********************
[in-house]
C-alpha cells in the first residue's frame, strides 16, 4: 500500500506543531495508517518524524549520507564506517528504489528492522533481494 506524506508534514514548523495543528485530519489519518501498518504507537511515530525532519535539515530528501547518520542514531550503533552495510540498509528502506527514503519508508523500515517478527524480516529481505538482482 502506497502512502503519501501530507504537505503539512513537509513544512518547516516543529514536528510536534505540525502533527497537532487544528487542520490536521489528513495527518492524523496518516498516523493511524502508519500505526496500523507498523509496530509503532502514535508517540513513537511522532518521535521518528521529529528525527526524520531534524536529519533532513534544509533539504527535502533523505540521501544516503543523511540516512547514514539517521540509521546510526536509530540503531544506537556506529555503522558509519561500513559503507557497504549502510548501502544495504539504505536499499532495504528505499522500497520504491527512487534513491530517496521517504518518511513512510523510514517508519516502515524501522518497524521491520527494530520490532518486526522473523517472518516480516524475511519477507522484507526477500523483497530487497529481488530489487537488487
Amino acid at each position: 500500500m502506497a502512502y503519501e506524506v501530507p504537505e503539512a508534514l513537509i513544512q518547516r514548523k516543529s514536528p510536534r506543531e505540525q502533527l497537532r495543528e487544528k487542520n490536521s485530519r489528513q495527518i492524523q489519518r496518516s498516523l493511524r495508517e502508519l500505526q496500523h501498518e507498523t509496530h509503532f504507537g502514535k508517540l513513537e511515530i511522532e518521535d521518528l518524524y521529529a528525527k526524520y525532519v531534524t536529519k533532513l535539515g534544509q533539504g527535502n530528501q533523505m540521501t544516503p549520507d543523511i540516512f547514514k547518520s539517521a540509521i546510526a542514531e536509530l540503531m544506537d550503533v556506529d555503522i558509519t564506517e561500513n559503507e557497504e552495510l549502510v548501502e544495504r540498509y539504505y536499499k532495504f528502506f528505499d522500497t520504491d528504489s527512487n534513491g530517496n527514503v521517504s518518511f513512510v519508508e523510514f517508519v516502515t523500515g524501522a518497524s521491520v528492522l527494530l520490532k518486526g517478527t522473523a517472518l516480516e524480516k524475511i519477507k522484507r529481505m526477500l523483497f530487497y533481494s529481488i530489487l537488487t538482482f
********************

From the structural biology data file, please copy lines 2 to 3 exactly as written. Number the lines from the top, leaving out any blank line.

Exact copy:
C-alpha cells in the first residue's frame, strides 16, 4: 500500500506543531495508517518524524549520507564506517528504489528492522533481494 506524506508534514514548523495543528485530519489519518501498518504507537511515530525532519535539515530528501547518520542514531550503533552495510540498509528502506527514503519508508523500515517478527524480516529481505538482482 502506497502512502503519501501530507504537505503539512513537509513544512518547516516543529514536528510536534505540525502533527497537532487544528487542520490536521489528513495527518492524523496518516498516523493511524502508519500505526496500523507498523509496530509503532502514535508517540513513537511522532518521535521518528521529529528525527526524520531534524536529519533532513534544509533539504527535502533523505540521501544516503543523511540516512547514514539517521540509521546510526536509530540503531544506537556506529555503522558509519561500513559503507557497504549502510548501502544495504539504505536499499532495504528505499522500497520504491527512487534513491530517496521517504518518511513512510523510514517508519516502515524501522518497524521491520527494530520490532518486526522473523517472518516480516524475511519477507522484507526477500523483497530487497529481488530489487537488487
Amino acid at each position: 500500500m502506497a502512502y503519501e506524506v501530507p504537505e503539512a508534514l513537509i513544512q518547516r514548523k516543529s514536528p510536534r506543531e505540525q502533527l497537532r495543528e487544528k487542520n490536521s485530519r489528513q495527518i492524523q489519518r496518516s498516523l493511524r495508517e502508519l500505526q496500523h501498518e507498523t509496530h509503532f504507537g502514535k508517540l513513537e511515530i511522532e518521535d521518528l518524524y521529529a528525527k526524520y525532519v531534524t536529519k533532513l535539515g534544509q533539504g527535502n530528501q533523505m540521501t544516503p549520507d543523511i540516512f547514514k547518520s539517521a540509521i546510526a542514531e536509530l540503531m544506537d550503533v556506529d555503522i558509519t564506517e561500513n559503507e557497504e552495510l549502510v548501502e544495504r540498509y539504505y536499499k532495504f528502506f528505499d522500497t520504491d528504489s527512487n534513491g530517496n527514503v521517504s518518511f513512510v519508508e523510514f517508519v516502515t523500515g524501522a518497524s521491520v528492522l527494530l520490532k518486526g517478527t522473523a517472518l516480516e524480516k524475511i519477507k522484507r529481505m526477500l523483497f530487497y533481494s529481488i530489487l537488487t538482482f